The music industry has seen its profits decrease drastically since 2000, challenged by other forms of entertainment such as video games and the internet, as well as by illegal download and piracy. However, there is a growing activity in the so-called music synchronization business: music composed, retrieved, or otherwise produced to fit with the many constraints of videos, movies, games or commercials. Synchronized music has to satisfy complex constraints, specified temporally (specific events at specific moments, or, in the case of interactive music, specific moods matching the player’s situation, etc.). Major movie, game and advertisement companies devote considerable budgets to get synchronized music by famous artists. Producing such synchronized music is a costly process currently performed manually by well-known artists or specialized studios. This results in prohibitive costs for high-quality synchronized music, that only a few professional customers can afford.
The commercial value of synchronized music lies in the style of the composer. Style is what makes an artist’s music easily recognizable: Paul McCartney has a unique composition style, Joao Gilberto has a distinctive guitar accompaniment style, and Take 6 are well known for their incomparable harmonization style. Producing operational representations of style is precisely the subject matter of the ERC project Flow-machines, which already produced scientific and technical breakthroughs: turning style into a new content type is within reach. The next step is to explore commercial strategies to exploit style.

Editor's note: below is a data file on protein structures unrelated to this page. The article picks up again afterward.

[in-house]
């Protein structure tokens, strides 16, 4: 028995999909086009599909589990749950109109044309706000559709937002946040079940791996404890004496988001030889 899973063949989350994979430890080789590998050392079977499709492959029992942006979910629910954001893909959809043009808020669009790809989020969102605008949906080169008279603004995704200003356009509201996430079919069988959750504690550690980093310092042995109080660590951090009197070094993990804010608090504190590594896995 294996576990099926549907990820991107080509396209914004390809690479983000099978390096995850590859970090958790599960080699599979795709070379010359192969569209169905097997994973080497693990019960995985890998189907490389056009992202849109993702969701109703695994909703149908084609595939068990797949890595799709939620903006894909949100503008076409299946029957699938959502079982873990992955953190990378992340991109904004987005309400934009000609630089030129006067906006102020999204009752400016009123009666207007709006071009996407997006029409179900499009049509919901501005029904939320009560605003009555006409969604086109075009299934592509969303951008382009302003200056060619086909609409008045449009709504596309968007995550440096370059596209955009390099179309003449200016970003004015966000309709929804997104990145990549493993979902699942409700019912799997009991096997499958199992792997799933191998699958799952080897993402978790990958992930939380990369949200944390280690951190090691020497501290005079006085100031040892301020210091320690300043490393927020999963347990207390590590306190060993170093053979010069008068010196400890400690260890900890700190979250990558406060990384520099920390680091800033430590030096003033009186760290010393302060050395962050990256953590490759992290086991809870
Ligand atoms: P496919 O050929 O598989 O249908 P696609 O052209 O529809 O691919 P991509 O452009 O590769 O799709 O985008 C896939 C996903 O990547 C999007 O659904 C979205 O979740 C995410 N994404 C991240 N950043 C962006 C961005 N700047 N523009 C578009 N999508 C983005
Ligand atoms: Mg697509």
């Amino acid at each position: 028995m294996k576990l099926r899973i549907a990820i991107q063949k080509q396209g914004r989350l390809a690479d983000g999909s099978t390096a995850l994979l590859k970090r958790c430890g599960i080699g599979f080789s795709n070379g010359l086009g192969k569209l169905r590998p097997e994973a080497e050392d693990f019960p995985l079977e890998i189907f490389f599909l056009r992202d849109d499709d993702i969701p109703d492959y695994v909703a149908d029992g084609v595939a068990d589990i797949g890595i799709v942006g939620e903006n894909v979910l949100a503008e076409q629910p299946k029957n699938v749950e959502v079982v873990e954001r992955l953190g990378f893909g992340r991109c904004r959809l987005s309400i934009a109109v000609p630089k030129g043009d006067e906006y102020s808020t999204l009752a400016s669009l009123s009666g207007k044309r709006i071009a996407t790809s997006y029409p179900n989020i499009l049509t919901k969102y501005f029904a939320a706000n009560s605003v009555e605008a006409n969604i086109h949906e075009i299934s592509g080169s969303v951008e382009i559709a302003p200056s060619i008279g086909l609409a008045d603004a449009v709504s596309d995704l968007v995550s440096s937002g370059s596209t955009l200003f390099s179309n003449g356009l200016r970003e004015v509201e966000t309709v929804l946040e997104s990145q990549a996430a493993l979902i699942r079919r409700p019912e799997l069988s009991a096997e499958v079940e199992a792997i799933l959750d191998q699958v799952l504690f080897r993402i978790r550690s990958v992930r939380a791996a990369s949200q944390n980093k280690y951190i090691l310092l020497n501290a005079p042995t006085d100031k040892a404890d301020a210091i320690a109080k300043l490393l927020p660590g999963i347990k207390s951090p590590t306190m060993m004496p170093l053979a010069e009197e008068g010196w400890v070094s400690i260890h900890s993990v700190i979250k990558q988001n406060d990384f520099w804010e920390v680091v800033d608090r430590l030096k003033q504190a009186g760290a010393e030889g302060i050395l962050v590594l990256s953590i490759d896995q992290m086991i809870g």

The goal of this PoC project is to apply these techniques to synchronized music, and to study three business models in the movie, game and advertisement sectors. The project will: 1) develop a style manipulation prototype for synchronized music, 2) evaluate the prototype in the key industrial sectors and 3) clear legal issues related to the exploitation of style information.
Fields of science
Call for proposal
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